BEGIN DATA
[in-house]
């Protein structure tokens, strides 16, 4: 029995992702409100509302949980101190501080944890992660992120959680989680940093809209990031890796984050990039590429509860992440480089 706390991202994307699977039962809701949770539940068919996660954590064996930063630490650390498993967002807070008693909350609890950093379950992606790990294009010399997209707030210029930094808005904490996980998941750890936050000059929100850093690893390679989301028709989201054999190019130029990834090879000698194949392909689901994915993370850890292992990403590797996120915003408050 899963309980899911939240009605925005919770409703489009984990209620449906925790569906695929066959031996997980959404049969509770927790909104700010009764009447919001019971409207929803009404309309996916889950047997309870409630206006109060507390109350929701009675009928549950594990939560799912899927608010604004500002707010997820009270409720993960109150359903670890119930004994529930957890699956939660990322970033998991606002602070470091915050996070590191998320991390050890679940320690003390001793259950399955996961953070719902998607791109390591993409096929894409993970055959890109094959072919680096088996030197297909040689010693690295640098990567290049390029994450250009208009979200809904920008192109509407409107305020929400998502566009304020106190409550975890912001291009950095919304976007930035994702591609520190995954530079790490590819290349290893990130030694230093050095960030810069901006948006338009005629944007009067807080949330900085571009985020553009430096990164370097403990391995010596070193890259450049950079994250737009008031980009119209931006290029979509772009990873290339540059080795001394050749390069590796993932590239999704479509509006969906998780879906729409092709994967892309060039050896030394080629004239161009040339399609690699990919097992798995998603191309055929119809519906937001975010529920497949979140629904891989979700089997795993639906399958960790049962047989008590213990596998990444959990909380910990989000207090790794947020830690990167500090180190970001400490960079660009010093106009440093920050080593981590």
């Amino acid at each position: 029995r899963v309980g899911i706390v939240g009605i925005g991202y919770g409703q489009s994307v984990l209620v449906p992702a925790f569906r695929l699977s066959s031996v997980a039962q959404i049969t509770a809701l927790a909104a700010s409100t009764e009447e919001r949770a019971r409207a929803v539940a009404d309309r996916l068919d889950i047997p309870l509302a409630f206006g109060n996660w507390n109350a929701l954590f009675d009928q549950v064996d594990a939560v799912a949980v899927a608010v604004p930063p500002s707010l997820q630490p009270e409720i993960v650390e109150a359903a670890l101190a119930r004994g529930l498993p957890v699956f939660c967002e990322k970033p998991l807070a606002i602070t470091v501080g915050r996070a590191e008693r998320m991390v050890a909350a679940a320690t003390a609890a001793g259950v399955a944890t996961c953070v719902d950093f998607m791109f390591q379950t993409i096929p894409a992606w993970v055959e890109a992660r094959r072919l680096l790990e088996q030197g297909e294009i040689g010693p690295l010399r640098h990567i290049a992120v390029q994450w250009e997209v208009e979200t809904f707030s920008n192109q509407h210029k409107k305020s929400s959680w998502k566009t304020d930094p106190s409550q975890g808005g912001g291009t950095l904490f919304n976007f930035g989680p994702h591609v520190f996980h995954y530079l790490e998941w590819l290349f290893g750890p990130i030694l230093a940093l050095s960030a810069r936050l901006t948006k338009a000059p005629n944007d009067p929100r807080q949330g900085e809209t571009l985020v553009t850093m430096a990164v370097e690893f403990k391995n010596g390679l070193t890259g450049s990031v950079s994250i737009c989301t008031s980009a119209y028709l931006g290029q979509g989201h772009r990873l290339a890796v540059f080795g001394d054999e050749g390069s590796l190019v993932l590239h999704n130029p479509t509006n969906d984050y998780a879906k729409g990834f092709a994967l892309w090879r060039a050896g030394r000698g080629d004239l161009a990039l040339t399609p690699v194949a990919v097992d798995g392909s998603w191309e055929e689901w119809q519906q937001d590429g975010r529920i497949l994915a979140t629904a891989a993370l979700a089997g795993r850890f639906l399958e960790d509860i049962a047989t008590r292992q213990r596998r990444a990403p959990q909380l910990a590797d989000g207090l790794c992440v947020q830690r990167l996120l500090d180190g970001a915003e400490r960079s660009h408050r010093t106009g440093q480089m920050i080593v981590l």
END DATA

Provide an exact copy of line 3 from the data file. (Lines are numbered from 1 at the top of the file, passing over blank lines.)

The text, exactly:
């Amino acid at each position: 029995r899963v309980g899911i706390v939240g009605i925005g991202y919770g409703q489009s994307v984990l209620v449906p992702a925790f569906r695929l699977s066959s031996v997980a039962q959404i049969t509770a809701l927790a909104a700010s409100t009764e009447e919001r949770a019971r409207a929803v539940a009404d309309r996916l068919d889950i047997p309870l509302a409630f206006g109060n996660w507390n109350a929701l954590f009675d009928q549950v064996d594990a939560v799912a949980v899927a608010v604004p930063p500002s707010l997820q630490p009270e409720i993960v650390e109150a359903a670890l101190a119930r004994g529930l498993p957890v699956f939660c967002e990322k970033p998991l807070a606002i602070t470091v501080g915050r996070a590191e008693r998320m991390v050890a909350a679940a320690t003390a609890a001793g259950v399955a944890t996961c953070v719902d950093f998607m791109f390591q379950t993409i096929p894409a992606w993970v055959e890109a992660r094959r072919l680096l790990e088996q030197g297909e294009i040689g010693p690295l010399r640098h990567i290049a992120v390029q994450w250009e997209v208009e979200t809904f707030s920008n192109q509407h210029k409107k305020s929400s959680w998502k566009t304020d930094p106190s409550q975890g808005g912001g291009t950095l904490f919304n976007f930035g989680p994702h591609v520190f996980h995954y530079l790490e998941w590819l290349f290893g750890p990130i030694l230093a940093l050095s960030a810069r936050l901006t948006k338009a000059p005629n944007d009067p929100r807080q949330g900085e809209t571009l985020v553009t850093m430096a990164v370097e690893f403990k391995n010596g390679l070193t890259g450049s990031v950079s994250i737009c989301t008031s980009a119209y028709l931006g290029q979509g989201h772009r990873l290339a890796v540059f080795g001394d054999e050749g390069s590796l190019v993932l590239h999704n130029p479509t509006n969906d984050y998780a879906k729409g990834f092709a994967l892309w090879r060039a050896g030394r000698g080629d004239l161009a990039l040339t399609p690699v194949a990919v097992d798995g392909s998603w191309e055929e689901w119809q519906q937001d590429g975010r529920i497949l994915a979140t629904a891989a993370l979700a089997g795993r850890f639906l399958e960790d509860i049962a047989t008590r292992q213990r596998r990444a990403p959990q909380l910990a590797d989000g207090l790794c992440v947020q830690r990167l996120l500090d180190g970001a915003e400490r960079s660009h408050r010093t106009g440093q480089m920050i080593v981590l």